Essay

Vital Signs

A poet and photographer join together to celebrate the rough beauty of San Bernardino.

Vital Signs
Copyright Thomas McGovern

San Bernardino—a town of about 200,000 residents in Southern California, many of them working-class Latinos—is perhaps better known for its urban blight and the bankruptcy it filed in 2012 than for its poetry.

But Juan Delgado, who was born in Mexico and grew up in San Bernardino County, has paired with photographer Thomas McGovern, a colleague at California State University, San Bernardino, to celebrate the raw, unlikely beauty of their hometown. The result is the book Vital Signs, a gorgeous collection of poetry and photography that never shies away from the harsh realities of the community. McGovern calls it an “overarching love story to San Bernardino.”

Vital Signs takes as its visual subject the brightly colored hand-painted signs and murals that mark so many buildings in the area. The signs—which don’t seem to be regulated, unlike those in more affluent areas—are always in flux: going up, embellished, painted over. “They are emblematic of this place and culture,” says McGovern. “Being able to paint what you want to paint,” says Delgado, “it’s like the Wild West.”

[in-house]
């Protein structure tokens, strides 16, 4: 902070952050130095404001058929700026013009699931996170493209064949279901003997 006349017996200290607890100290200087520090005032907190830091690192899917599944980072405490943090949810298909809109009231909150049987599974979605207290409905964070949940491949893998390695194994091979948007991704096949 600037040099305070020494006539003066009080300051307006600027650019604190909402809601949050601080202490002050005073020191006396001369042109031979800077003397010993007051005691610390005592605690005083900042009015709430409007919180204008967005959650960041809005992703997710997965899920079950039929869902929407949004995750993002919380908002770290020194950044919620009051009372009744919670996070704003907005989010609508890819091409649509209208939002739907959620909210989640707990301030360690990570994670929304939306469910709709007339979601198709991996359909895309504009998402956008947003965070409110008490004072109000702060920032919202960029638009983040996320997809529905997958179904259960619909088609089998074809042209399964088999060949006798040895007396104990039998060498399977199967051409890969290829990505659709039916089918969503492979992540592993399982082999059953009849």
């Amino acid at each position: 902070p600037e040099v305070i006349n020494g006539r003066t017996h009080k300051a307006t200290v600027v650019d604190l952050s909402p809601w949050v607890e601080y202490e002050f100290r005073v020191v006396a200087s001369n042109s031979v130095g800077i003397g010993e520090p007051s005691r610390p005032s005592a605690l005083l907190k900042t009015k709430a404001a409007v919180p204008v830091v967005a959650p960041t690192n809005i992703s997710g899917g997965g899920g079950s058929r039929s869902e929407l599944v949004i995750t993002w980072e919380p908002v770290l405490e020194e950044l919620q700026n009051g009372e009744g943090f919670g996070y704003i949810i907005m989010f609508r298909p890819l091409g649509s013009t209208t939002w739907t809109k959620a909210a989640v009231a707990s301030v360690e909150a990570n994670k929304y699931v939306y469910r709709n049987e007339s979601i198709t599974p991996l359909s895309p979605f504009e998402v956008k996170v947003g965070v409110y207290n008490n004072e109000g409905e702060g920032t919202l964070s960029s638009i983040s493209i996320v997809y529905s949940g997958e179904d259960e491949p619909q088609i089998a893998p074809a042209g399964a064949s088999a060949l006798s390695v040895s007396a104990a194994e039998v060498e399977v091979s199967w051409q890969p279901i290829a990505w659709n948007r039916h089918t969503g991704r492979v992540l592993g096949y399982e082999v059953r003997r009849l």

The signs can be transitory in more ways than one. One of the first signs McGovern photographed was atop El Tigre Market—a decrepit building at odds with its jaunty mascot, a cartoon tiger that “wears a tiny sombrero and sarape,” Delgado writes. When McGovern went back a few years later, the building and its accompanying sign had been demolished, no evidence of its existence remained. “That was the experience that galvanized this project for me,” he says. “If I don’t make these pictures, then no one will remember that it was there.”

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El Tigre Market

As apparent as the rest, the asphalt cracks
are crowded with yellow weeds, the rust goes
beyond its bleeding color, and the lot's rails,
battered by cars, cast larger bars by noon.

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McGovern didn’t include any people in the photographs, a deliberate decision that contributes to the feeling of desolation, but he was very interested in the foreground of the picture, he says: “the sidewalks and weeds and gum, the stains on the sidewalk, the traces of thousands and thousands of people who have been there.”

And while one feels the absence of these people acutely in the photographs, they are front and center in Delgado’s poetry. Whether it’s the Virgin Mary, drawn as a figure of resistance “fending for herself like wild mint” alongside the hot dusty road in “A Point West of Mount San Bernardino,” or the little boy who spots a girl his own age sleeping in a crate near “where the trash bins bred fruit flies” in “Crates,” the flesh-and-blood concerns of characters resonate beyond the page.

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 A Point West of Mount San Bernardino

For Father Bob

I.

            By the road she hovers in heat waves,
            propped up on a cinderblock wall,
            revived by mixed house paints,
            fending for herself like wild mint.

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With one or two exceptions, there is no direct correspondence between each poem and photograph. Delgado and McGovern wanted to create a “third experience,” as Delgado says, “reading the poems, the photographs, together.”